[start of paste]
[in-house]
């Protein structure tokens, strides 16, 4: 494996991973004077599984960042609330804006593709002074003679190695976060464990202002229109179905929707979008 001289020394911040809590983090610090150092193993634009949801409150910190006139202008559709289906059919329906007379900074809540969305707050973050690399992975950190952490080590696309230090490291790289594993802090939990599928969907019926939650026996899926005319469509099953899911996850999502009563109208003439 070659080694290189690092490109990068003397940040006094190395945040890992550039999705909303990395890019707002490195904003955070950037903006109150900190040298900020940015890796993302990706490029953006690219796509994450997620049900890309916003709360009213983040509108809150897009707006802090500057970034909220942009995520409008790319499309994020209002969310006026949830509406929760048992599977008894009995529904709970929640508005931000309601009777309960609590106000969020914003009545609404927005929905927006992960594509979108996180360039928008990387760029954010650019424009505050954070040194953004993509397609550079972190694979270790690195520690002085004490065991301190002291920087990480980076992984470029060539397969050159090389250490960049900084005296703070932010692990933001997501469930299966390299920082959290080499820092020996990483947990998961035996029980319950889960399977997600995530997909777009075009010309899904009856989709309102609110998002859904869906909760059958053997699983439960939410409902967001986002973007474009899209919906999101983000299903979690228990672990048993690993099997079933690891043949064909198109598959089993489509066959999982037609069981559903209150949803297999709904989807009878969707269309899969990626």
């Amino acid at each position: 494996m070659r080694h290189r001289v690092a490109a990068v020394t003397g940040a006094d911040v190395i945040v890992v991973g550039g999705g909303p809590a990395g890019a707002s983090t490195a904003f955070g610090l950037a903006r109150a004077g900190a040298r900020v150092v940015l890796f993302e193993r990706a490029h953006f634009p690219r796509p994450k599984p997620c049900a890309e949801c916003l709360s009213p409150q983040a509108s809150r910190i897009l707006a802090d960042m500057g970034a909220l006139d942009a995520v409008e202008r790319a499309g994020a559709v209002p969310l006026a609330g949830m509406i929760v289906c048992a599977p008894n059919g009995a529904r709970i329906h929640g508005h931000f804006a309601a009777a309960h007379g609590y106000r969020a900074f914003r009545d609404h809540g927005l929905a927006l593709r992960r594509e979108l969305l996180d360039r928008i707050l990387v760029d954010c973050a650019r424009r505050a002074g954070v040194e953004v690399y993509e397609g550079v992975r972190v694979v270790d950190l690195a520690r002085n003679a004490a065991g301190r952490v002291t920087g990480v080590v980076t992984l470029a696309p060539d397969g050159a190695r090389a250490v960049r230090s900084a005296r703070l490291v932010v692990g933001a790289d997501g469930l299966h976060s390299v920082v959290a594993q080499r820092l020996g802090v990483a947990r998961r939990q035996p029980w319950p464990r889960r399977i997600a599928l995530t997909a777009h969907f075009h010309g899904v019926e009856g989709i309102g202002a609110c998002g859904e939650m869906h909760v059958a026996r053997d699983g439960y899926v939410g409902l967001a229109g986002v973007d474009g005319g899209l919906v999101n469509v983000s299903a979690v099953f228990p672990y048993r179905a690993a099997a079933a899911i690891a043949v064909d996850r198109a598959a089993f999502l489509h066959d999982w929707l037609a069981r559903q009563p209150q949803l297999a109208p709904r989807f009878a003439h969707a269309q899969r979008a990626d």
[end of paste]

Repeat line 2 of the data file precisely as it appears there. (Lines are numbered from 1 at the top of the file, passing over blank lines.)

């Protein structure tokens, strides 16, 4: 494996991973004077599984960042609330804006593709002074003679190695976060464990202002229109179905929707979008 001289020394911040809590983090610090150092193993634009949801409150910190006139202008559709289906059919329906007379900074809540969305707050973050690399992975950190952490080590696309230090490291790289594993802090939990599928969907019926939650026996899926005319469509099953899911996850999502009563109208003439 070659080694290189690092490109990068003397940040006094190395945040890992550039999705909303990395890019707002490195904003955070950037903006109150900190040298900020940015890796993302990706490029953006690219796509994450997620049900890309916003709360009213983040509108809150897009707006802090500057970034909220942009995520409008790319499309994020209002969310006026949830509406929760048992599977008894009995529904709970929640508005931000309601009777309960609590106000969020914003009545609404927005929905927006992960594509979108996180360039928008990387760029954010650019424009505050954070040194953004993509397609550079972190694979270790690195520690002085004490065991301190002291920087990480980076992984470029060539397969050159090389250490960049900084005296703070932010692990933001997501469930299966390299920082959290080499820092020996990483947990998961035996029980319950889960399977997600995530997909777009075009010309899904009856989709309102609110998002859904869906909760059958053997699983439960939410409902967001986002973007474009899209919906999101983000299903979690228990672990048993690993099997079933690891043949064909198109598959089993489509066959999982037609069981559903209150949803297999709904989807009878969707269309899969990626």